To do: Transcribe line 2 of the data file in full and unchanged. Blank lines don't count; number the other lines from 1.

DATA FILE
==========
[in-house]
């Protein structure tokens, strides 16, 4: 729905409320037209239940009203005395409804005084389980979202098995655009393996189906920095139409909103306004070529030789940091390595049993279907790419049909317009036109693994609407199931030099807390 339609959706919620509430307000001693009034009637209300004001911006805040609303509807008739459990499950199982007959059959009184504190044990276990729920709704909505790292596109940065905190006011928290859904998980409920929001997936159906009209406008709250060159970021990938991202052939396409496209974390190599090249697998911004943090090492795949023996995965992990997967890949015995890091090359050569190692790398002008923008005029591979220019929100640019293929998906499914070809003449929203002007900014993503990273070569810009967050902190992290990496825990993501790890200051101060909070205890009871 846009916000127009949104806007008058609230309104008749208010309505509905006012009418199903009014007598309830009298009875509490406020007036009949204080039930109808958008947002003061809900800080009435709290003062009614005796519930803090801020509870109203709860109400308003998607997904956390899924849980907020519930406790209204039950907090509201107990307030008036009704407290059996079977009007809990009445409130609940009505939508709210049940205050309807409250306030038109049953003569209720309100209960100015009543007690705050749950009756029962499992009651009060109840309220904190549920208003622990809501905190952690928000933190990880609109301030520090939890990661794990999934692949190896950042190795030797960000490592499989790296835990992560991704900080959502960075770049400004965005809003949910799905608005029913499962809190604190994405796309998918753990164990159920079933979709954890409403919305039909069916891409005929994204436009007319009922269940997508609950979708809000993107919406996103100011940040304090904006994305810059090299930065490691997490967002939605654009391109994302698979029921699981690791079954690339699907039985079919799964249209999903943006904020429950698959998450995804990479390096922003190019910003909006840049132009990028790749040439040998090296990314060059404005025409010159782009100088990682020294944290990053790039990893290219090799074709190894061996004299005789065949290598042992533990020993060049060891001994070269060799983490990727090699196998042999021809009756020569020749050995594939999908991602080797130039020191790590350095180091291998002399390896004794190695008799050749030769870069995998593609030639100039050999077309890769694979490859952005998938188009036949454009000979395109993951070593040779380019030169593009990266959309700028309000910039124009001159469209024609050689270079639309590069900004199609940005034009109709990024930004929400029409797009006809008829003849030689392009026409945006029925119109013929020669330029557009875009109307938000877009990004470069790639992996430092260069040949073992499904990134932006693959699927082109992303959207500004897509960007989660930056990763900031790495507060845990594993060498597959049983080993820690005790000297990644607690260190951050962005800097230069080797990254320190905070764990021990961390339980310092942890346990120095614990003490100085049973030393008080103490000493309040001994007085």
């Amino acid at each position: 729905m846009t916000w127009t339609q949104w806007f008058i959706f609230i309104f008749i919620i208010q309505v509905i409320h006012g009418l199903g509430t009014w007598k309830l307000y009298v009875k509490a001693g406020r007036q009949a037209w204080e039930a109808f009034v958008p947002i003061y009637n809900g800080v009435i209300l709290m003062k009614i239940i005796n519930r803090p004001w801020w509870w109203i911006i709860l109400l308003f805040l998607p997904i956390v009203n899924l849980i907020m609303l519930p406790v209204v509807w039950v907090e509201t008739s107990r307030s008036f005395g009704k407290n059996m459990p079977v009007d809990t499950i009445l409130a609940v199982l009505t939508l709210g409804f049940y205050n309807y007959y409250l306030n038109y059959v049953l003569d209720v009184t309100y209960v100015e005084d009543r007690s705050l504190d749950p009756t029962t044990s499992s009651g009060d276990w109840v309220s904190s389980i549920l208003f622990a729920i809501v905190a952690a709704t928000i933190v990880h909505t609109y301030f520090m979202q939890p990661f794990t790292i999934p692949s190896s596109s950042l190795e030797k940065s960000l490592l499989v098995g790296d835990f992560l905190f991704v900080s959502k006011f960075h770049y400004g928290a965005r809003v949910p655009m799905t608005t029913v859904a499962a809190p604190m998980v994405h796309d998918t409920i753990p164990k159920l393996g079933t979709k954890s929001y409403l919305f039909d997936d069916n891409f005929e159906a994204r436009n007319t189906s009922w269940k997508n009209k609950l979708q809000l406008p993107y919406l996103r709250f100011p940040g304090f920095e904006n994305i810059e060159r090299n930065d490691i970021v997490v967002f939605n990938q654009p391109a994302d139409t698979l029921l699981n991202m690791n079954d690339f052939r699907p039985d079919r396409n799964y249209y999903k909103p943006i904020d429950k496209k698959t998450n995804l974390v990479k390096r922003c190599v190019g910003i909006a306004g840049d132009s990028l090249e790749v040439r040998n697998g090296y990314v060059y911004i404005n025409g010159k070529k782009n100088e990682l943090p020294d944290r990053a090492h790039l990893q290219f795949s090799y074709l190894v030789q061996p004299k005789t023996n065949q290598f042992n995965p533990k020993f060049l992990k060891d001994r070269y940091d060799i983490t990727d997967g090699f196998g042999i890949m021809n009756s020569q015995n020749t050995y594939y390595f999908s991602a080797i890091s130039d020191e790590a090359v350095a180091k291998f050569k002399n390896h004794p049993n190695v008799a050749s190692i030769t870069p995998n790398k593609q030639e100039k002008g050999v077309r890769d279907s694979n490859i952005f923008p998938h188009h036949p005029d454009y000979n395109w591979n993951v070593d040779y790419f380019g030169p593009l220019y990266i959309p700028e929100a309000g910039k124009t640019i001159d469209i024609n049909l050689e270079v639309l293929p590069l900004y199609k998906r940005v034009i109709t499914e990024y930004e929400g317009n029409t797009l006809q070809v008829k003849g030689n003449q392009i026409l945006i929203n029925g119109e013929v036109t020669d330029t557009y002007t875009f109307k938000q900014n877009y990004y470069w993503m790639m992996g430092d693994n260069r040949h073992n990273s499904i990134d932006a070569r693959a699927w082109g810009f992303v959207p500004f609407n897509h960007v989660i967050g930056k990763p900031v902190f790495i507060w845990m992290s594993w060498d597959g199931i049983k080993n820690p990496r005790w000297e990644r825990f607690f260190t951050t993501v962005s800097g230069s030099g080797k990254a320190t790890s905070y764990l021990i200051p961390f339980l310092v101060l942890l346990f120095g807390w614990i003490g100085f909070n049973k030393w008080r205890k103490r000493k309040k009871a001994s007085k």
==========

């Protein structure tokens, strides 16, 4: 729905409320037209239940009203005395409804005084389980979202098995655009393996189906920095139409909103306004070529030789940091390595049993279907790419049909317009036109693994609407199931030099807390 339609959706919620509430307000001693009034009637209300004001911006805040609303509807008739459990499950199982007959059959009184504190044990276990729920709704909505790292596109940065905190006011928290859904998980409920929001997936159906009209406008709250060159970021990938991202052939396409496209974390190599090249697998911004943090090492795949023996995965992990997967890949015995890091090359050569190692790398002008923008005029591979220019929100640019293929998906499914070809003449929203002007900014993503990273070569810009967050902190992290990496825990993501790890200051101060909070205890009871 846009916000127009949104806007008058609230309104008749208010309505509905006012009418199903009014007598309830009298009875509490406020007036009949204080039930109808958008947002003061809900800080009435709290003062009614005796519930803090801020509870109203709860109400308003998607997904956390899924849980907020519930406790209204039950907090509201107990307030008036009704407290059996079977009007809990009445409130609940009505939508709210049940205050309807409250306030038109049953003569209720309100209960100015009543007690705050749950009756029962499992009651009060109840309220904190549920208003622990809501905190952690928000933190990880609109301030520090939890990661794990999934692949190896950042190795030797960000490592499989790296835990992560991704900080959502960075770049400004965005809003949910799905608005029913499962809190604190994405796309998918753990164990159920079933979709954890409403919305039909069916891409005929994204436009007319009922269940997508609950979708809000993107919406996103100011940040304090904006994305810059090299930065490691997490967002939605654009391109994302698979029921699981690791079954690339699907039985079919799964249209999903943006904020429950698959998450995804990479390096922003190019910003909006840049132009990028790749040439040998090296990314060059404005025409010159782009100088990682020294944290990053790039990893290219090799074709190894061996004299005789065949290598042992533990020993060049060891001994070269060799983490990727090699196998042999021809009756020569020749050995594939999908991602080797130039020191790590350095180091291998002399390896004794190695008799050749030769870069995998593609030639100039050999077309890769694979490859952005998938188009036949454009000979395109993951070593040779380019030169593009990266959309700028309000910039124009001159469209024609050689270079639309590069900004199609940005034009109709990024930004929400029409797009006809008829003849030689392009026409945006029925119109013929020669330029557009875009109307938000877009990004470069790639992996430092260069040949073992499904990134932006693959699927082109992303959207500004897509960007989660930056990763900031790495507060845990594993060498597959049983080993820690005790000297990644607690260190951050962005800097230069080797990254320190905070764990021990961390339980310092942890346990120095614990003490100085049973030393008080103490000493309040001994007085």